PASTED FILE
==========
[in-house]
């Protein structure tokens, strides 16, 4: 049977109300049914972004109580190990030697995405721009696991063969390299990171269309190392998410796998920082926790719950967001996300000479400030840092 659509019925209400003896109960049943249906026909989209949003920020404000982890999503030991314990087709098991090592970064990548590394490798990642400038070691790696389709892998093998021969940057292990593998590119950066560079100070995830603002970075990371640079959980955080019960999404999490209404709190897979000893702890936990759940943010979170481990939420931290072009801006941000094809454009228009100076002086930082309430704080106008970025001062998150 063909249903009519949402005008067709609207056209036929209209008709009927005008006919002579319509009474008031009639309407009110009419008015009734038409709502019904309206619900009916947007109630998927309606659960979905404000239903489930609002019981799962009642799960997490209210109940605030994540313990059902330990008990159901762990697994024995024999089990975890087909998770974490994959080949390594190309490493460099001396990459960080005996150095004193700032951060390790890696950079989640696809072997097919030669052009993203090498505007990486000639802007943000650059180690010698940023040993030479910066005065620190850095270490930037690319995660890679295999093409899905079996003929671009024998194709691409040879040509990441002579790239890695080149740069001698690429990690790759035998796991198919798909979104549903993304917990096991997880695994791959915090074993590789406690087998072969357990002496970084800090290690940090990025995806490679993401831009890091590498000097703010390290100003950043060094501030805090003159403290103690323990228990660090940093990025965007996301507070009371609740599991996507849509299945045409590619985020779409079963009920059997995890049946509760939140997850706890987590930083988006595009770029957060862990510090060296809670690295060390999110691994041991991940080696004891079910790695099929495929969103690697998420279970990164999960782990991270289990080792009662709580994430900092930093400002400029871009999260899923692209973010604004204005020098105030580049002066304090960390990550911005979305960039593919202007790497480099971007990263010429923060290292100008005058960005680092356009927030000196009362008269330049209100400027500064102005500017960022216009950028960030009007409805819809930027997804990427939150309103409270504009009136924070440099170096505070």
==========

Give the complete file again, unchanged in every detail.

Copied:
[in-house]
């Protein structure tokens, strides 16, 4: 049977109300049914972004109580190990030697995405721009696991063969390299990171269309190392998410796998920082926790719950967001996300000479400030840092 659509019925209400003896109960049943249906026909989209949003920020404000982890999503030991314990087709098991090592970064990548590394490798990642400038070691790696389709892998093998021969940057292990593998590119950066560079100070995830603002970075990371640079959980955080019960999404999490209404709190897979000893702890936990759940943010979170481990939420931290072009801006941000094809454009228009100076002086930082309430704080106008970025001062998150 063909249903009519949402005008067709609207056209036929209209008709009927005008006919002579319509009474008031009639309407009110009419008015009734038409709502019904309206619900009916947007109630998927309606659960979905404000239903489930609002019981799962009642799960997490209210109940605030994540313990059902330990008990159901762990697994024995024999089990975890087909998770974490994959080949390594190309490493460099001396990459960080005996150095004193700032951060390790890696950079989640696809072997097919030669052009993203090498505007990486000639802007943000650059180690010698940023040993030479910066005065620190850095270490930037690319995660890679295999093409899905079996003929671009024998194709691409040879040509990441002579790239890695080149740069001698690429990690790759035998796991198919798909979104549903993304917990096991997880695994791959915090074993590789406690087998072969357990002496970084800090290690940090990025995806490679993401831009890091590498000097703010390290100003950043060094501030805090003159403290103690323990228990660090940093990025965007996301507070009371609740599991996507849509299945045409590619985020779409079963009920059997995890049946509760939140997850706890987590930083988006595009770029957060862990510090060296809670690295060390999110691994041991991940080696004891079910790695099929495929969103690697998420279970990164999960782990991270289990080792009662709580994430900092930093400002400029871009999260899923692209973010604004204005020098105030580049002066304090960390990550911005979305960039593919202007790497480099971007990263010429923060290292100008005058960005680092356009927030000196009362008269330049209100400027500064102005500017960022216009950028960030009007409805819809930027997804990427939150309103409270504009009136924070440099170096505070």